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Runaway director Tim Nixon said the gaming studio - which is a division of NHNZ - was carving out a successful niche publishing free-to-play games based on natural environments.
After having more than two million people download its Flutter: Butterfly Sanctuary on Android and iOS, it released Splash: Underwater Sanctuary on Friday, Mr Nixon said.
Early feedback had been positive and 10 new positions were being advertised for the division, which now had 14 staff, 12 based in Dunedin.
''We have doubled the team size in the last year and our ambition is to do the same over the next year as well.
''The success of Flutter gave us the flexibility to reinvest in expanding that portfolio.''
The amount of expansion would also likely result in the company having to move out of the NHNZ offices and to another Dunedin location.
''We don't know exactly when, but it's absolutely on the cards.''
Much like Flutter: Butterfly Sanctuary, the new game was based on the model of raising and collecting animals, but this time it was sea creatures instead of butterflies.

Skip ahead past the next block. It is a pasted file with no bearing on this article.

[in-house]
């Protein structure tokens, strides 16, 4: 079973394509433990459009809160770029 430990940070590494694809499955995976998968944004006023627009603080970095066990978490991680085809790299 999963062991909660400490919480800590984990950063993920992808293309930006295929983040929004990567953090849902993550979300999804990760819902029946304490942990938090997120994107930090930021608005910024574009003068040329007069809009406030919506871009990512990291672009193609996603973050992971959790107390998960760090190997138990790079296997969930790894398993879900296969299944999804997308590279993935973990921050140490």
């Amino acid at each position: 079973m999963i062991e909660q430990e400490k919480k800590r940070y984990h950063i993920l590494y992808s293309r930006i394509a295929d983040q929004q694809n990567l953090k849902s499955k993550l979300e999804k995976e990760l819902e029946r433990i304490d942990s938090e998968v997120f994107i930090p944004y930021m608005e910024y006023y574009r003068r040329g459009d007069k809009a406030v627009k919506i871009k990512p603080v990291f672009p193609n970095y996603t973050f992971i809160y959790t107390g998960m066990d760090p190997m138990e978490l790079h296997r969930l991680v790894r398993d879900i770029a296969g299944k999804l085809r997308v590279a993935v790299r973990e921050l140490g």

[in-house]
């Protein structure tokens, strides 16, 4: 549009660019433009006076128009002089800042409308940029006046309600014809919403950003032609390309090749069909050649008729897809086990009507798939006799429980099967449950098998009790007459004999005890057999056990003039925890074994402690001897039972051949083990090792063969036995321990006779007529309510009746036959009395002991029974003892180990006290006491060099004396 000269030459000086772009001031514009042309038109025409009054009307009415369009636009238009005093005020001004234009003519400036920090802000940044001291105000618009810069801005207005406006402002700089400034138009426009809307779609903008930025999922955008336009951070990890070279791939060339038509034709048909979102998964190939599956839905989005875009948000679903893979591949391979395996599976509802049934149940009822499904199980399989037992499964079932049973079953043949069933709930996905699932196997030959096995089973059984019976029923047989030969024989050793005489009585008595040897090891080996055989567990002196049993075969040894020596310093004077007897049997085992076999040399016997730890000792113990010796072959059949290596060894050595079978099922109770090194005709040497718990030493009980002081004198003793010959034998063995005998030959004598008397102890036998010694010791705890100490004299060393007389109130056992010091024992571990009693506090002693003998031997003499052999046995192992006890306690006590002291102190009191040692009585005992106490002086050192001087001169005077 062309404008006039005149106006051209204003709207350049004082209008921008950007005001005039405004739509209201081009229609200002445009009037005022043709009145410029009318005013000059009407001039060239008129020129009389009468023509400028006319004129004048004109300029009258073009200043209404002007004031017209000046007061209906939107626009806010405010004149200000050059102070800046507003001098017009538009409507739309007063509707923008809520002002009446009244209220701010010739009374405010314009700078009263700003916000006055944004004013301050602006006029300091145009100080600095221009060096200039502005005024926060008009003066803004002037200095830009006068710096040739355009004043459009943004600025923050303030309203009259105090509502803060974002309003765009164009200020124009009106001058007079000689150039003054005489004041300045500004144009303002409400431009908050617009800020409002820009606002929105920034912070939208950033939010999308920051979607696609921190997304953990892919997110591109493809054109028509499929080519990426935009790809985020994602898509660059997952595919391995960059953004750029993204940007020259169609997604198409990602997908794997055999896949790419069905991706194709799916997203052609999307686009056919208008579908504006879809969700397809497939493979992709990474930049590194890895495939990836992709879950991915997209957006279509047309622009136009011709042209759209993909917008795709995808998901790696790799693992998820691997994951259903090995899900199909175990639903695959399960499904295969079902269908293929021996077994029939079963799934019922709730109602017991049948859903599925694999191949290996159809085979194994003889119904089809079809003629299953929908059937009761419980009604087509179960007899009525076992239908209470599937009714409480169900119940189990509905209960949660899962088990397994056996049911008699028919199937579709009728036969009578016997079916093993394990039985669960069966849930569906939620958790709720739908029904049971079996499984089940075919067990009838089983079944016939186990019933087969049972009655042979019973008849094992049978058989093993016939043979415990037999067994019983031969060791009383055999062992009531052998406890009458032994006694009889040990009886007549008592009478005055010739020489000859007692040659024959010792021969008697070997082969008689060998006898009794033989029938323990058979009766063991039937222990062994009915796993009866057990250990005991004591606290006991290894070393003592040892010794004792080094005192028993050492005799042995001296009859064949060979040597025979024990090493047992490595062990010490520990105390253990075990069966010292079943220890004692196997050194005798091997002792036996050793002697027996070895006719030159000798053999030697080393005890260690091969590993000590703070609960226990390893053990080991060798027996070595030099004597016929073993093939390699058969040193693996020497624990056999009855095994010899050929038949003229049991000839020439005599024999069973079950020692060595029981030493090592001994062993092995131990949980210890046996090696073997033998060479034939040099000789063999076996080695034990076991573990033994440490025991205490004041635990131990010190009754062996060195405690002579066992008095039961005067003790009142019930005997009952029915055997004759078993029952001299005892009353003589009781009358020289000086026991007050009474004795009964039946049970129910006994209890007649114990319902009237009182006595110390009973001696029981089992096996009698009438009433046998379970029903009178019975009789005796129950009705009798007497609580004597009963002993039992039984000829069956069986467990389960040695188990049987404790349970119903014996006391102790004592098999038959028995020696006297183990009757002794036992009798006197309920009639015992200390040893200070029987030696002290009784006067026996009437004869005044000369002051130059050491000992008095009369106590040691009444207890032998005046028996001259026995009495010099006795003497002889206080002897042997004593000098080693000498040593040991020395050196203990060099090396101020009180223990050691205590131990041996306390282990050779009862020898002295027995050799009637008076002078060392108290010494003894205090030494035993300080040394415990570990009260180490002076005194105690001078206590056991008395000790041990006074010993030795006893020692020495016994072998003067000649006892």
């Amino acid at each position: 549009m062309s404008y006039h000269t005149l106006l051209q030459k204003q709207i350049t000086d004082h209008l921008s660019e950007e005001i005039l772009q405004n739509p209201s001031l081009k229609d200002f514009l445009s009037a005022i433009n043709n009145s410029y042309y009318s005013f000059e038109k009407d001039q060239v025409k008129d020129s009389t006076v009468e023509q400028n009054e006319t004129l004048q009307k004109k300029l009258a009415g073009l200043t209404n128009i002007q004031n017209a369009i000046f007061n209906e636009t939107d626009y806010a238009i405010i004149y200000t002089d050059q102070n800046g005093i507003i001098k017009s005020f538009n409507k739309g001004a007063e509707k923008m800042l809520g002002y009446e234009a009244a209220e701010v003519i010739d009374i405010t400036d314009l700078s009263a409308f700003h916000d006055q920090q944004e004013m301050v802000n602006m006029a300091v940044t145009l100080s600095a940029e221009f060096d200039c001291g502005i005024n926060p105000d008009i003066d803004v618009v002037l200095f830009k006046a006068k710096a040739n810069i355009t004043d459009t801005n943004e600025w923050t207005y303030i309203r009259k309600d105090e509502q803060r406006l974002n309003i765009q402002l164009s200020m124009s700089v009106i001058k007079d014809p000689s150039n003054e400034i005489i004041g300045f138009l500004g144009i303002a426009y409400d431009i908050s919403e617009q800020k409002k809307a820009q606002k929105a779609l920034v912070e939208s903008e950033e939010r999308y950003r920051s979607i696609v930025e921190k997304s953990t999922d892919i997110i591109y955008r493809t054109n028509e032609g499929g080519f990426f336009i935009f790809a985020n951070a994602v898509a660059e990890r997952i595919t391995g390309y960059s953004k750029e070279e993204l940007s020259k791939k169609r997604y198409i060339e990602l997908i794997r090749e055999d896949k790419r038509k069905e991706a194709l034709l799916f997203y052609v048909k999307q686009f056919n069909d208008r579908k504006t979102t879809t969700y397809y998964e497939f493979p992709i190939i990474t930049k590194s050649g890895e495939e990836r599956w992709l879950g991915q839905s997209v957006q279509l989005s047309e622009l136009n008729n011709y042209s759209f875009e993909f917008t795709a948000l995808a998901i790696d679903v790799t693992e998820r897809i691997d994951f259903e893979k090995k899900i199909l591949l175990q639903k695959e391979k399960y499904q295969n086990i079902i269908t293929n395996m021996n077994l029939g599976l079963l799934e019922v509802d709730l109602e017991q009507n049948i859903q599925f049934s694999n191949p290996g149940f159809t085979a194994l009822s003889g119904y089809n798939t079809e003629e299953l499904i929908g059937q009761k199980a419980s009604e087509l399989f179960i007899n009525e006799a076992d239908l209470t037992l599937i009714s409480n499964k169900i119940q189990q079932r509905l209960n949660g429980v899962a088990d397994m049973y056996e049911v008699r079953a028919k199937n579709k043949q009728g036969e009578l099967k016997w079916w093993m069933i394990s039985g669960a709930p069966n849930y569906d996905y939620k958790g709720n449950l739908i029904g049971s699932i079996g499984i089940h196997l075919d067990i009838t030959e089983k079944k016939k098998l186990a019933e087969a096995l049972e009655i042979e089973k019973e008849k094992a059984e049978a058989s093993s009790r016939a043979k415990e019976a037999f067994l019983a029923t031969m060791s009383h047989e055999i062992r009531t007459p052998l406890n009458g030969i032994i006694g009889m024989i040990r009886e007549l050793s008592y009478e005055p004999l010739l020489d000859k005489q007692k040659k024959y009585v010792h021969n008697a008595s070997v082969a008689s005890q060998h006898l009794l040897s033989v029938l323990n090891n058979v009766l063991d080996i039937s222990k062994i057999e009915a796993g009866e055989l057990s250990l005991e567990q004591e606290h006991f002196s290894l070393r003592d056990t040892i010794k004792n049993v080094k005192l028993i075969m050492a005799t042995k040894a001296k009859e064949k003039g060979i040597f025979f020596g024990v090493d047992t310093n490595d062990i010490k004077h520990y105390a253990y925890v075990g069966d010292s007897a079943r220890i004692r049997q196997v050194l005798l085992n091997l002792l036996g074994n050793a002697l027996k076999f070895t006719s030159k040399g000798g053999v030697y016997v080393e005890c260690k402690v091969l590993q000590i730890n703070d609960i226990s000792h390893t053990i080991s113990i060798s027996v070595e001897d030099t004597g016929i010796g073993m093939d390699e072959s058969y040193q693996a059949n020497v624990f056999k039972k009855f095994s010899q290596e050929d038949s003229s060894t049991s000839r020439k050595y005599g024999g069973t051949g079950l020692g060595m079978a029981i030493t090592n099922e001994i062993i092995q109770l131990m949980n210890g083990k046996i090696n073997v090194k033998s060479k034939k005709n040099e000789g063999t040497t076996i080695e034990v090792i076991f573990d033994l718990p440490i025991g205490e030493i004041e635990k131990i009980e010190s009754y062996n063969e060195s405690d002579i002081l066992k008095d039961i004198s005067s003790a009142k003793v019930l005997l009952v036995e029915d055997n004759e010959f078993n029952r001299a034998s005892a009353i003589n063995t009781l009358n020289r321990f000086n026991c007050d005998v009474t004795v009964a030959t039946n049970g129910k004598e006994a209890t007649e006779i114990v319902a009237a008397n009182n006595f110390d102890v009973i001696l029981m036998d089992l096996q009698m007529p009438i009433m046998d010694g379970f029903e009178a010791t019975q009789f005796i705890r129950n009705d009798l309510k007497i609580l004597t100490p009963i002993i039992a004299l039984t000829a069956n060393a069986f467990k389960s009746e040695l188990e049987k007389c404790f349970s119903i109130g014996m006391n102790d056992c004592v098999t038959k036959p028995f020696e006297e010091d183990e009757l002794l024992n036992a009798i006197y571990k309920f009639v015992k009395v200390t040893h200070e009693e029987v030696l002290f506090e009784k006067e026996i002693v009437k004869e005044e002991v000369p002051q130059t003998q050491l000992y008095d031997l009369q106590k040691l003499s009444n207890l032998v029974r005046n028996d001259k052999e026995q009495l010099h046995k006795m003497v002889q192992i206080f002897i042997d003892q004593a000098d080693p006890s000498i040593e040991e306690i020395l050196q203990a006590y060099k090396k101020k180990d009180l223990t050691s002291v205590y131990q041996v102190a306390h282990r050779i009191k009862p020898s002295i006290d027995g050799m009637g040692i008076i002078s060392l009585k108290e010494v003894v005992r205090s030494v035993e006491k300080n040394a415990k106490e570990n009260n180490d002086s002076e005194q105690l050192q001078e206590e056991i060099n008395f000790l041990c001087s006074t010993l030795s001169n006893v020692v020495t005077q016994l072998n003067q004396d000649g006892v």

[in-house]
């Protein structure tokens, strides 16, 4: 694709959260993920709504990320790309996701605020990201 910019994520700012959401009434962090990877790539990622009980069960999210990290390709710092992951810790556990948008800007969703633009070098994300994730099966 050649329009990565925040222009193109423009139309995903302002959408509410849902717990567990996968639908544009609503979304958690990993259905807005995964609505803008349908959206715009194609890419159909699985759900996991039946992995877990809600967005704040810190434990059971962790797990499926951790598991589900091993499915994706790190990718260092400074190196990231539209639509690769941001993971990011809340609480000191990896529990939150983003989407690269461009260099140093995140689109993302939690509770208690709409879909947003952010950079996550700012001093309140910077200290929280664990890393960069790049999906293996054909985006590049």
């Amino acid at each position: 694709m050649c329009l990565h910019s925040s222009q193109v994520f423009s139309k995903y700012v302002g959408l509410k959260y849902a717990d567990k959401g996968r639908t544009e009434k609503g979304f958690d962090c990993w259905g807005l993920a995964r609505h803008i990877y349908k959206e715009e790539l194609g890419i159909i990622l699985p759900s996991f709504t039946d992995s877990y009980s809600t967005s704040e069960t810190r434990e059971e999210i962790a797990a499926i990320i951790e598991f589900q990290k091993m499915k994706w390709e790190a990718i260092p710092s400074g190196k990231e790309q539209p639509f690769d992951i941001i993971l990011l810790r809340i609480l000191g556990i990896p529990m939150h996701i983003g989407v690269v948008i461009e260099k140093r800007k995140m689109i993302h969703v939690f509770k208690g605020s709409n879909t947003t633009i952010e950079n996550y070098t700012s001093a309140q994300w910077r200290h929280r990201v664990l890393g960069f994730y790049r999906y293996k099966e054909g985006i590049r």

''We have definitely taken everything we have learnt from Flutter over the last two years and used all that learning to refine some of the fundamental game play mechanics.''
A key change was that instead of keeping their animals, users would now release their sea creatures into the wild once they were fully grown, helping to repopulate the virtual world in which the game was set.
This was the ''riskiest'' change, but he felt it ould help keep the game fresh.
Since Friday, 150,000 people had downloaded the app and it was already equal to Flutter when it came to how many people played it each day - about 70,000.
He was most proud of the positive reaction from the new game's users, most of whom had come across from Flutter.
The plan was to release two more games, based on the same formula but set in different natural environments, next year.
The company made money from the games by giving away the app for free, but offering people the option of paying to speed up the game's progress or for premium content.
However, Mr Nixon was keen to make sure the company's games could be played through without people paying.
Its biggest market was 18- to 35-year-old North American females, but Flutter was popular across all age groups.
Many parents played it with their children.
NHNZ managing director Kyle Murdoch said what Runaway had done was ''incredible''.
The division's success fitted perfectly with NHNZ's vision to be a content production company, rather than just a TV production company, he said.